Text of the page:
3. Another good read and all too familiar. In saying that though in a lot of cases I think if we are 100% honest with ourselves we could have prevented these things happening with more thorough screening……..be it a longer more in depth interview, more thorough referencing, building up a better relationship and trust with the candidate or going with our gut when something just doesn’t add up with them. I totally understand that these things do happen even to the best recruiters out there and have happened to me on numerous occasions over the years. I just think that on lot of occasions if we ask ourselves “could that have been prevented?” or “did I see that coming?” I think the answer would be yes in a lot of cases. It’s far too easy for recruiters to blame the candidate when there are lessons to be learnt from these scenarios. After all we are happy to take the glory for placing good candidates so we need to take the wrap for the bad ones/ no-shows etc

    I really hope all my interviews turn up today after that little rant!!

  4. I did have a candidate say he was stopped by Jack the Ripper, but this was in 2012…. perhaps JR got out !!! P.S. He didn’t get a re-schedule and I saved on a rebate period – Enjoy the sunshine fellow Aussies

  5. I had a candidate that told me over the phone he was let go for being late everyday. He told me he has learnt his lesson so I gave him the benefit of the doubt and scheduled to meet him. 10 minutes before his interview with me he told me he was going to be late because his car got towed and was waiting for a cab to arrive. I told him I would call him back with a new time. He will be waiting a long time for my call.

  6. Boy, this is astounding! Not being in the recruiting/HR sector, I find it absolutely amazing that people think it an acceptable business practice to soil their own nests in such a manner. I know I shouldn’t be surprised. People regularly find ever more imaginative ways to sabotage themselves and, in the process, the efforts of others. But how candidates could display such an arrogant, ignorant attitude towards both those assisting with new roles AND those with whom they’d potentially be working (or rather probably won’t be) is hard to fathom.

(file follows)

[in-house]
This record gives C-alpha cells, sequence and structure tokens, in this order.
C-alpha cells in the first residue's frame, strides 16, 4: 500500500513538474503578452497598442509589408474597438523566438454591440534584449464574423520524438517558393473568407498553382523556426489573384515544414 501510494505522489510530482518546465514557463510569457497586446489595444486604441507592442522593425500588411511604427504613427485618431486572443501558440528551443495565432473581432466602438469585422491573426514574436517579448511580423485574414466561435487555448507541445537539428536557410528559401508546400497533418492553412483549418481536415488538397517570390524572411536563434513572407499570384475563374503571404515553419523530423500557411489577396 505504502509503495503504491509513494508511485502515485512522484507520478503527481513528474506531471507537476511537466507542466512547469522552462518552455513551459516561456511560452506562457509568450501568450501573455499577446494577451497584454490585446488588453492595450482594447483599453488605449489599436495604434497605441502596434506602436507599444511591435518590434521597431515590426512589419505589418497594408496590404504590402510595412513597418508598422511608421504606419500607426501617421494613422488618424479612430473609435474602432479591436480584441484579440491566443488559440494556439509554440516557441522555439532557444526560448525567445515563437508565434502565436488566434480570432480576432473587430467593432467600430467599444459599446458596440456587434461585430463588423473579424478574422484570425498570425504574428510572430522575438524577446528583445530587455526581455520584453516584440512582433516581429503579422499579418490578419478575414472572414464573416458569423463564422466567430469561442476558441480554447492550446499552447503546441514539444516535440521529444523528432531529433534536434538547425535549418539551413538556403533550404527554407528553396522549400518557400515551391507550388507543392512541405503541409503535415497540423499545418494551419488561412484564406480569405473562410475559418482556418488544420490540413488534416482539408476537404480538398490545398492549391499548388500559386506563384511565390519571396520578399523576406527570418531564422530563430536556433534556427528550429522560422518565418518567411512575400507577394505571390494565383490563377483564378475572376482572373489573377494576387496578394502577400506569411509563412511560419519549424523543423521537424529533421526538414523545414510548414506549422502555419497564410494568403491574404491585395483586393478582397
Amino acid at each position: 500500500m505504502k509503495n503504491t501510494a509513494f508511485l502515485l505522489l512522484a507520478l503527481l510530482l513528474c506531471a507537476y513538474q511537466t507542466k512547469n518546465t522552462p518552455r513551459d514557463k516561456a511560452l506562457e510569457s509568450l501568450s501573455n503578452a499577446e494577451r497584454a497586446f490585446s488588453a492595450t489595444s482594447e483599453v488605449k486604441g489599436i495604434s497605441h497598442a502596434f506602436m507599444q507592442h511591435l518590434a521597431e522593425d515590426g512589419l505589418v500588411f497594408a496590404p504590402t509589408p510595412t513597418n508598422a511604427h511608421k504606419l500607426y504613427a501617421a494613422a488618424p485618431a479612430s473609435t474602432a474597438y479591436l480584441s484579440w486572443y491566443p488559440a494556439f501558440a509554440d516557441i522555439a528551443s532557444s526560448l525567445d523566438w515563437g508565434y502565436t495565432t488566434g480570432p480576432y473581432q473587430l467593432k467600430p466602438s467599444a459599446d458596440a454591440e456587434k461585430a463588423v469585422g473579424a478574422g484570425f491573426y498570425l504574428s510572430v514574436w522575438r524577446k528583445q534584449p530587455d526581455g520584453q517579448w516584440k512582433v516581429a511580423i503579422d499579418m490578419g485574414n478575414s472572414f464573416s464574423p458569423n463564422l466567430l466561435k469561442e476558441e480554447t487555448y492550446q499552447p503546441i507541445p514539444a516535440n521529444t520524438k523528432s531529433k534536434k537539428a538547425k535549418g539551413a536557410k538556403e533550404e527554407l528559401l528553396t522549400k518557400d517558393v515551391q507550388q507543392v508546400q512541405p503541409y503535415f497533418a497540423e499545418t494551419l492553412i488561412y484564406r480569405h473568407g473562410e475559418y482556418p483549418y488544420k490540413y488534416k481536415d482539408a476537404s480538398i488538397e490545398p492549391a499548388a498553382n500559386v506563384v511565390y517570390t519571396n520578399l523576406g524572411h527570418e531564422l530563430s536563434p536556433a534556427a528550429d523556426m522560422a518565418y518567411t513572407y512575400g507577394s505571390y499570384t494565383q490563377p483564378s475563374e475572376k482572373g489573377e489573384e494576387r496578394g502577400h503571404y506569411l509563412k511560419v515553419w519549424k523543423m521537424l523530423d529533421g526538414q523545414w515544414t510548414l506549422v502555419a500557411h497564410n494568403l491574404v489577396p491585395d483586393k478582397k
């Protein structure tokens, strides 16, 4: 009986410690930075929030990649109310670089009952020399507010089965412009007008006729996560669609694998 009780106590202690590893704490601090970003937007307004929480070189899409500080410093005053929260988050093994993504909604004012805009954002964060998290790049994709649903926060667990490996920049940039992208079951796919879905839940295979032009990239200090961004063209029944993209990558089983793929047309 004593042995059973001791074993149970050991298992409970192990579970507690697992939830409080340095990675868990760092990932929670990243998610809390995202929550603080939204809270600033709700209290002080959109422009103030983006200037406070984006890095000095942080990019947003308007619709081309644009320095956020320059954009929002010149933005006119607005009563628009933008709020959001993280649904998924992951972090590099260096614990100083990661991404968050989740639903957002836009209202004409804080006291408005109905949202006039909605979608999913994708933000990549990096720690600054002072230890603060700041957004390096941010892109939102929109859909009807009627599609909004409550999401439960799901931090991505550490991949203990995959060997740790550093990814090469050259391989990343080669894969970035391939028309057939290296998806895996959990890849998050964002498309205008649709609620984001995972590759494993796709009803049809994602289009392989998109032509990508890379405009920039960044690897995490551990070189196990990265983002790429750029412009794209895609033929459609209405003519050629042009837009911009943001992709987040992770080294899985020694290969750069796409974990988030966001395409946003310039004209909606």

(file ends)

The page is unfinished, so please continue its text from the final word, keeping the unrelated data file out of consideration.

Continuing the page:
At the same time, this article is incredibly ironic. As one who is actively searching the market for a new role and that next direction, recent trends that have appeared in the recruiting sector would seem to mirror the cavalier attitude of candidates. Now, I am aware that there are huge numbers of applicants for each new role but the comparatively new practice of not responding in any way, shape, or form is more than disconcerting and certainly transmits at best an ambiguous message back to candidates. Whilst those automated responses are probably less than anyone wants to either send or received, no one expects a “War and Peace” like reply or a warm and fuzzy, “touched above the elbow”, personalised message on scented paper. But it would be nice, convenient, polite, perhaps even business like to receive something indicating that an application has been received and/or a notification that a role has been filled (assuming of course, that it is not you who has been lucky/successful enough to fill the role!). It seems now to be acceptable more often for either or both of these simple automated messages to be neglected. This seems to be the case both for some recruiters, certainly not all, and some employers, again not all. But that this neglect of basic communication has become an acceptable method of conducting any business activity by candidates, recruiters, or employers, is disappointing, inconvenient, and discourteous.

    Any business activity involves at least 2 parties and each of us needs to take full responsibility for and ownership of our 50% of that relationship.

  7. To be honest my candidates don’t miss interviews. Of course all my interviews are done by Skype or phone which does make it easier but even when I was working in conventional recruitment I don’t think I ever got any ridiculous excuses. My advice would be thoroughly screen your candidates and don’t be afraid to ask the hard questions. Also, aim to work with more executive prestigious clients/ candidates and you can avoid some of these time wasters

  8. I totally agree with you, Craig. Just want to add one more lame excuse from the candidates for not attending their scheduled interviews, one of the most common excuses I heard was “I had to attend a sudden important meeting with my boss…”

    I normally gave them another chance, but if I heard another excuse (or worst, same excuse) from them, I would have an excuse to give them NO chance. Welcome to my blacklist name of candidates!